Study declaration of COVID-19 deaths: HC


The Madras High Court on Friday observed that the Tamil Nadu government could conduct a study, by a specialised team, of the declaration of COVID-19 deaths since there were complaints of many deaths not having been attributed to the contagion.

The First Division Bench of Chief Justice Sanjib Banerjee and Justice Senthilkumar Ramamoorthy also said it would only be “fit and proper” to revise death certificates already issued, “if necessary,” on the basis of the proposed study.

The judges called for a preliminary response from the State within a fortnight so that the issue could be addressed in a more detailed manner. Advocate-General R. Shunmugasundaram agreed to do so. Further, observing that there were grievances all over the country regarding COVID-19 deaths not having been recorded appropriately, the judges directed Additional Solicitor-General R. Sankaranarayanan to ascertain the Centre’s response.

The interim orders were passed on a public interest litigation petition filed by Chennai-based advocate H.A. Shrirajalakshmi through her counsel T. Mohan. The litigant had said the families of many COVID-19 victims in the State were unable to get cash relief and other benefits as the deaths had been recorded to have been caused by lung or heart problems and not by the pandemic.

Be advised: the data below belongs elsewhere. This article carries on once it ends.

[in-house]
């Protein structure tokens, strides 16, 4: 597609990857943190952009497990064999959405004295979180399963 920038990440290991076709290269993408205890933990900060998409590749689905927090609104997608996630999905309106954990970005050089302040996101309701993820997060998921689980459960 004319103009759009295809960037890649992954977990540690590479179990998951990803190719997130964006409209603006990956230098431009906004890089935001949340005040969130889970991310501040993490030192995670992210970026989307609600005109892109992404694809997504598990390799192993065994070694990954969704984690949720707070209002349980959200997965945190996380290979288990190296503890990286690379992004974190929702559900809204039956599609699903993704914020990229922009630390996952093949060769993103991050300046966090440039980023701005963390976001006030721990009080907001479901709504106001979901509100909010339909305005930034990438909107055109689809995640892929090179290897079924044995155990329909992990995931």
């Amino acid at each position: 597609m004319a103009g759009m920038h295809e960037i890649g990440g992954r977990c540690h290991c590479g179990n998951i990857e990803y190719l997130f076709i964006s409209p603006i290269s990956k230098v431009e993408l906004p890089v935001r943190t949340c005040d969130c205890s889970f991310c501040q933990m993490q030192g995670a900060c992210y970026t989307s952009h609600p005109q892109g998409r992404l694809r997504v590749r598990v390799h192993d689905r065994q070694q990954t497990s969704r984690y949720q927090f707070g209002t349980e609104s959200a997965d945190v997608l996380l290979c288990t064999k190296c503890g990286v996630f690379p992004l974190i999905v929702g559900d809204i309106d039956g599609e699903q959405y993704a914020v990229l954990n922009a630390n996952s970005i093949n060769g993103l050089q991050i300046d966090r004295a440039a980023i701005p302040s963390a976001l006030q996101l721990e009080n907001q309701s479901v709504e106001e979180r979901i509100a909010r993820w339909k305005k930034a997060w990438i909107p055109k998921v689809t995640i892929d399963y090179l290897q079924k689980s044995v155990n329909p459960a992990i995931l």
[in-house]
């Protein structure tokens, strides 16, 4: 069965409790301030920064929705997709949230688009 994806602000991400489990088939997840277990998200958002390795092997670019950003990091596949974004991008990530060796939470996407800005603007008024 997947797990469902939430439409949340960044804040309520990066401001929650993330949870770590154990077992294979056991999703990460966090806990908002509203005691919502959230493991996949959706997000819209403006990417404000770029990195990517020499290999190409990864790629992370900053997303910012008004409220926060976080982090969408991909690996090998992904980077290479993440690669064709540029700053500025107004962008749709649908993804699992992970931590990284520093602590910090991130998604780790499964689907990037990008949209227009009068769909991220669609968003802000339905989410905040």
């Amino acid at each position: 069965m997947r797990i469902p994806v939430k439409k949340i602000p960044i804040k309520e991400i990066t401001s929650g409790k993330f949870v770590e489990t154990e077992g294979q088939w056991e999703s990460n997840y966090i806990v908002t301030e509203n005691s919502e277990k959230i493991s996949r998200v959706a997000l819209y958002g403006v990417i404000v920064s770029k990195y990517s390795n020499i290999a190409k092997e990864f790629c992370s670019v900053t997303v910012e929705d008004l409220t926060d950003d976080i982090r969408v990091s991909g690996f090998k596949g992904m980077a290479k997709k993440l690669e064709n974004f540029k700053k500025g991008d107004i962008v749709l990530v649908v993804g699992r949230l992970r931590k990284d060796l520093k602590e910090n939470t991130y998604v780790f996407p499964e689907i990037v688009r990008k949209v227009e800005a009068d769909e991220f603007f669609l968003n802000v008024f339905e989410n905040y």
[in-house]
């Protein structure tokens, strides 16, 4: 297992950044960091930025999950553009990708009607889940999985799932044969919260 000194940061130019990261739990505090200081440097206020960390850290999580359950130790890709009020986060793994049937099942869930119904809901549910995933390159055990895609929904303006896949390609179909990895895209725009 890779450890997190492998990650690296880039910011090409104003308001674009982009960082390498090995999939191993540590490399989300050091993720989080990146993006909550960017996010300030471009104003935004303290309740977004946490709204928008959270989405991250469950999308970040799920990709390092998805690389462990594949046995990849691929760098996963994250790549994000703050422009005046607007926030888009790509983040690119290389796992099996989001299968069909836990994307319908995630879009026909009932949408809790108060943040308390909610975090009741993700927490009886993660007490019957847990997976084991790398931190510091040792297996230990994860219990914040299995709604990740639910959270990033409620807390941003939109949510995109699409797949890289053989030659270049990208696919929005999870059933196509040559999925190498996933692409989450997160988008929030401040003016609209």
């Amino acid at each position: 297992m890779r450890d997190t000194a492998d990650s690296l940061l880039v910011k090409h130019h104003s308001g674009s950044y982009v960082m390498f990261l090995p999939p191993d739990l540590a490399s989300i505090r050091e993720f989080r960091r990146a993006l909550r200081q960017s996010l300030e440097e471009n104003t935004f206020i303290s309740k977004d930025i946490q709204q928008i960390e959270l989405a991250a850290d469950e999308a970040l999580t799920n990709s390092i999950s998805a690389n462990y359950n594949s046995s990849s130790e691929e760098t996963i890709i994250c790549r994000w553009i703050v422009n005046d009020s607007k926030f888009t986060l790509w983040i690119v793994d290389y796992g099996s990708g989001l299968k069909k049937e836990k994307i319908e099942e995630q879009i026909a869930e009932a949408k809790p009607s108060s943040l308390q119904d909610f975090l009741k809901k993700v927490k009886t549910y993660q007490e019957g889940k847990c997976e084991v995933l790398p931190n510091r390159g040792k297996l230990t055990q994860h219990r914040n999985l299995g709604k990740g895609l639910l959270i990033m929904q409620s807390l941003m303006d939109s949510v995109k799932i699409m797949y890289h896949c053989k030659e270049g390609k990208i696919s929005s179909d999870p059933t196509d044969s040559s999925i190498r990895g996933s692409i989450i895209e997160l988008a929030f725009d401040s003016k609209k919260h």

Stating that the petition had raised an important issue, the judges said that as far as Tamil Nadu was concerned, there were reports in some quarters that unless a COVID-19-positive report had been issued with respect to a patient, his/her death would not be recorded as COVID-19 death. There were also complaints of many deaths not being attributed to COVID-19 if the patients were suffering from other ailments.

“Without attempting to go into the specialised domain of doctors and persons trained in such regard, it is elementary that the major ailment suffered by a person may result in the heart being attacked and death due to such attack. However, the cause of the death in such a case may not be appropriately attributed to just a heart attack, but the underlying reason for the heart being attacked ought to be regarded as the real cause. So has it to be done in case of deaths triggered by COVID-19 even if the person suffered from co-morbidities,” the court said.

The judges said that only accurate recording of deaths would help in studies being undertaken to deal with a pandemic of this nature in future. “Also, the immediate concern in some cases is that the relief that the family of a person who died due to COVID-19 is entitled to may not be available unless the death certificate attributes the cause of death to COVID-19,” they said.

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